by John Darer® CLU ChFC MSSC RSP CLTC
Can retired New York State lawyers with structured attorney fees take an exclusion of up to $20,000 intended for retirees on the structured attorney fees income?
According to a 1982 tax memorandum concerning Chapter 1043 of the Laws of 1981, enacted on November 11, 1981, amended sections 612(c)(3-a) and T46-112.0(c)(3-a), these amendments provide for the exclusion of up to $20,000 of pension and annuity income received by an individual 59½ years of age and over Pension or annuity income received by an individual before the age of 59½ does not qualify for the exclusion.
- To qualify for the exclusion, this pension and annuity income must be included in federal adjusted gross income.
- It must also be attributable to personal services performed by such individual prior to his or her retirement as an employee or from contributions to a retirement plan which are deductible for federal income tax purposes.
What is a structured attorney fee?
A structured attorney fee is an arrangement in which attorneys elect to defer their receipt of contingent fees from settling legal cases. The structured attorney fee payments must be set forth in the settlement agreement and release between the settling parties. If structured properly, the structured attorney fees are taxable only when received. By structuring attorney fees, an attorney or law firm can augment retirement income, levels cash flow over future years to make a contingent-fee practice more predictable, or to fund costs for future cases. And it saves money by deferring tax until future years.
Can a New York attorney or law firm structure his/her/its attorney fees if the settlement proceeds are sitting in an IOLTA account?
Can a New York legal partnership deduct attorney fees paid to partners?
Can a New York lawyer and sole proprietor deduct attorney fees paid to himself or herself?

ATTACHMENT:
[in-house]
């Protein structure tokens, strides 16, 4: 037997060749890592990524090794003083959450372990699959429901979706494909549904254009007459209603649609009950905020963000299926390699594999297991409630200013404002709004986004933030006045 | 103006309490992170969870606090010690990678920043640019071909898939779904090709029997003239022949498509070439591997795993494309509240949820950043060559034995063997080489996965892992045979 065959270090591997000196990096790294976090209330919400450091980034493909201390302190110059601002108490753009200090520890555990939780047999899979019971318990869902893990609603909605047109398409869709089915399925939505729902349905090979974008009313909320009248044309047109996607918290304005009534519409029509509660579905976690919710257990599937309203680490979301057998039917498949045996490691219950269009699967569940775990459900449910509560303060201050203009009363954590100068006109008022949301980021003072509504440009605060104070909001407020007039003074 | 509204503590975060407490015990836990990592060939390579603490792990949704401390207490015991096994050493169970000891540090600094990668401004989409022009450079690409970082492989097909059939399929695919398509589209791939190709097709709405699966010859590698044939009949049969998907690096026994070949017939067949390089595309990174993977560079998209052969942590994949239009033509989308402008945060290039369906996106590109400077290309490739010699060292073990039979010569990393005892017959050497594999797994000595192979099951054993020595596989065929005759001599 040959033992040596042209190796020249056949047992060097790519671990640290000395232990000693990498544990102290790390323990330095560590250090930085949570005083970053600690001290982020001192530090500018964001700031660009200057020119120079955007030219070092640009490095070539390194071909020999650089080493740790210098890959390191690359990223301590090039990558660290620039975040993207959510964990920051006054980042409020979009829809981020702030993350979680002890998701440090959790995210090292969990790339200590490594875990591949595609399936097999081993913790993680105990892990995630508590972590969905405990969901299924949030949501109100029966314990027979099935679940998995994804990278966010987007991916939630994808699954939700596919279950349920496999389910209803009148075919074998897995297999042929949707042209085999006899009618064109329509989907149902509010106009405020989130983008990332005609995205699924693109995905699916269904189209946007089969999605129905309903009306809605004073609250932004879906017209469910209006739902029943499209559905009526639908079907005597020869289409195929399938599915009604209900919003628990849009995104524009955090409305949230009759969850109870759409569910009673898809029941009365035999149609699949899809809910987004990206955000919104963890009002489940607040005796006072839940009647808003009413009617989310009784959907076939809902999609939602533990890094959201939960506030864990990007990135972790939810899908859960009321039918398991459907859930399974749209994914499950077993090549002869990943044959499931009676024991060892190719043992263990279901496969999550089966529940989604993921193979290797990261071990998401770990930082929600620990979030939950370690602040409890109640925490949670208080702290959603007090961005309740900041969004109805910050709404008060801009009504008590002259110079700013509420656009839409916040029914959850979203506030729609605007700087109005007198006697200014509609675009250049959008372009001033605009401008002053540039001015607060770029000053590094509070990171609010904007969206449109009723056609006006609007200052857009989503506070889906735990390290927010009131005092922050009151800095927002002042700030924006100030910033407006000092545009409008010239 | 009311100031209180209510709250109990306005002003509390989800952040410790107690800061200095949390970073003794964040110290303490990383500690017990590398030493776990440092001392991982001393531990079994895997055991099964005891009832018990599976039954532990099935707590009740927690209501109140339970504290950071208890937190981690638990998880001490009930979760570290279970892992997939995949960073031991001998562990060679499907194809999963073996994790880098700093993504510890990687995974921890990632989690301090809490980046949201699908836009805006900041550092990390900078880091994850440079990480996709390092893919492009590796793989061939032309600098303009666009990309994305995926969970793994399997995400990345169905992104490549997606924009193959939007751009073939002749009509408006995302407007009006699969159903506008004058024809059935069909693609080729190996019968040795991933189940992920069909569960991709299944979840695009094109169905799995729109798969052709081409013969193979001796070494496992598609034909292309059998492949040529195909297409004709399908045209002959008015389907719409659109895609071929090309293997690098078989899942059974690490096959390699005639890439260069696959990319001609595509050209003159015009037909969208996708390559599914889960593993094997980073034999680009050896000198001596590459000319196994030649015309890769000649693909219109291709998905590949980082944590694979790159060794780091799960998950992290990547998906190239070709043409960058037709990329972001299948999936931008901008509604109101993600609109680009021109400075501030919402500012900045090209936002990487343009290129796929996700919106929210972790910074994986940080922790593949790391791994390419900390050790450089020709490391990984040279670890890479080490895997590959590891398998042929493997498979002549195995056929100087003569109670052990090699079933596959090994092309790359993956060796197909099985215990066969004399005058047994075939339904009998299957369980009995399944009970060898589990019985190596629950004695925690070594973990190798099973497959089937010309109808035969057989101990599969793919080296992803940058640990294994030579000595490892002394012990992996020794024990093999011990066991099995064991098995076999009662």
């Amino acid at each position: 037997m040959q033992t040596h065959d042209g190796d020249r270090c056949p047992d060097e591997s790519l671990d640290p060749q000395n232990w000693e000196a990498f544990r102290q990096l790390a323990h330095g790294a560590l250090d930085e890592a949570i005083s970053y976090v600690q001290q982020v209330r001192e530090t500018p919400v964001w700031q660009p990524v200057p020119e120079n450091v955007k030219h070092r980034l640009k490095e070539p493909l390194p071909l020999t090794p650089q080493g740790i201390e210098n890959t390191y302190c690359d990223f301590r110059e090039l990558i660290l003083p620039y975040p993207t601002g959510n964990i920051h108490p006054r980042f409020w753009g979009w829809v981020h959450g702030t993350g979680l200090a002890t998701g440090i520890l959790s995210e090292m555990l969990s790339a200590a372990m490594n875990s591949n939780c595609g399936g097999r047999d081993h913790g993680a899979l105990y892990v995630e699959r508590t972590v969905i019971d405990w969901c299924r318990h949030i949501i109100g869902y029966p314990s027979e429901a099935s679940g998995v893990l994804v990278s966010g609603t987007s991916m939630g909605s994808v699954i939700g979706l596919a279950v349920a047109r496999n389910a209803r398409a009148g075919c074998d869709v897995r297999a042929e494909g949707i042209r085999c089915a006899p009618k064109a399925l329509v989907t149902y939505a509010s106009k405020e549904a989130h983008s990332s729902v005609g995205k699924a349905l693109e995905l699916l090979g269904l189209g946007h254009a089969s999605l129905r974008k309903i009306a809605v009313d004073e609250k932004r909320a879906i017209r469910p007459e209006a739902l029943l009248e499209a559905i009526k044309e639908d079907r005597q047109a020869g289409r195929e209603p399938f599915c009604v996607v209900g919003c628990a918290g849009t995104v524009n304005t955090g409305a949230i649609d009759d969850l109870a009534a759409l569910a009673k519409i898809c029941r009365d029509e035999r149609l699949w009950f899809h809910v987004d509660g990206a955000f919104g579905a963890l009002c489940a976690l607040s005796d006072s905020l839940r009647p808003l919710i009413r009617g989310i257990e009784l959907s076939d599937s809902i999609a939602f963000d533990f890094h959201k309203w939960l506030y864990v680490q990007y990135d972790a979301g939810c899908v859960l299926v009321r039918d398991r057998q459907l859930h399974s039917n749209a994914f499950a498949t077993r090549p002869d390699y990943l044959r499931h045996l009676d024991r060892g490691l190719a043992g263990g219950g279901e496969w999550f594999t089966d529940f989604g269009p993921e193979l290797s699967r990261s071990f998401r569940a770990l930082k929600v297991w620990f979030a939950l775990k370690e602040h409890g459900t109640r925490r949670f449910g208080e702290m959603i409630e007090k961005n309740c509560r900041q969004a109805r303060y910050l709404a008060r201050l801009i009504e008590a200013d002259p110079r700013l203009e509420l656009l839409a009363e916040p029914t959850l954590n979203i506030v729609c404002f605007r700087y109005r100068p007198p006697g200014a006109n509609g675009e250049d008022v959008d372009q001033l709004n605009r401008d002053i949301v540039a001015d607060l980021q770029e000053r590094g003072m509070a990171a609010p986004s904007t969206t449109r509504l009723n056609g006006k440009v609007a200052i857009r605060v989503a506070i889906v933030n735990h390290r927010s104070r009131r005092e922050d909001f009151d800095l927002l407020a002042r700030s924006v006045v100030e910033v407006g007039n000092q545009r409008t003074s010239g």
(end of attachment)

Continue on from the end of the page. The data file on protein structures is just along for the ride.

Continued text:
Is a Structured Attorney Fee Subject to ERISA?
Is a Structured Attorney Fee a qualified "pension plan"
What is qualifying pension and annuity income for the purpose of the up to $20,000 exclusion in New York?
Qualifying pension and annuity income includes:
- periodic payments for services you performed as an employee before you retired;
- periodic and lump-sum payments from an IRA, but not payments derived from contributions made after you retired;
- distributions from government (IRC section 457) deferred compensation plans, after December 31, 2003;
- periodic distributions from an annuity contract (IRC section 403(b)) purchased by an employer for an employee and the employer is a corporation, community chest, fund, foundation, or public school;
- periodic payments from an HR-10 (Keogh) plan, but not payments derived from contributions made after you retired;
- lump-sum payments from an HR-10 (Keogh) plan, but only if federal Form 4972 is not used. Do not include that part of your payment that was derived from contributions made after you retired;
- distributions of benefits from a cafeteria plan (IRC section 125) or a qualified cash or deferred profit-sharing or stock bonus plan (IRC section 401(k)), but not distributions derived from contributions made after you retired.
Some New York personal injury lawyers have raised the interesting question of whether "periodic payments for services you rendered as an employee before you retired" means that they are eligible for the $20,000 exclusion, however the June 21, 1982 Technical Service Bulletin TSB-M-81(19)Rev.1 suggests otherwise.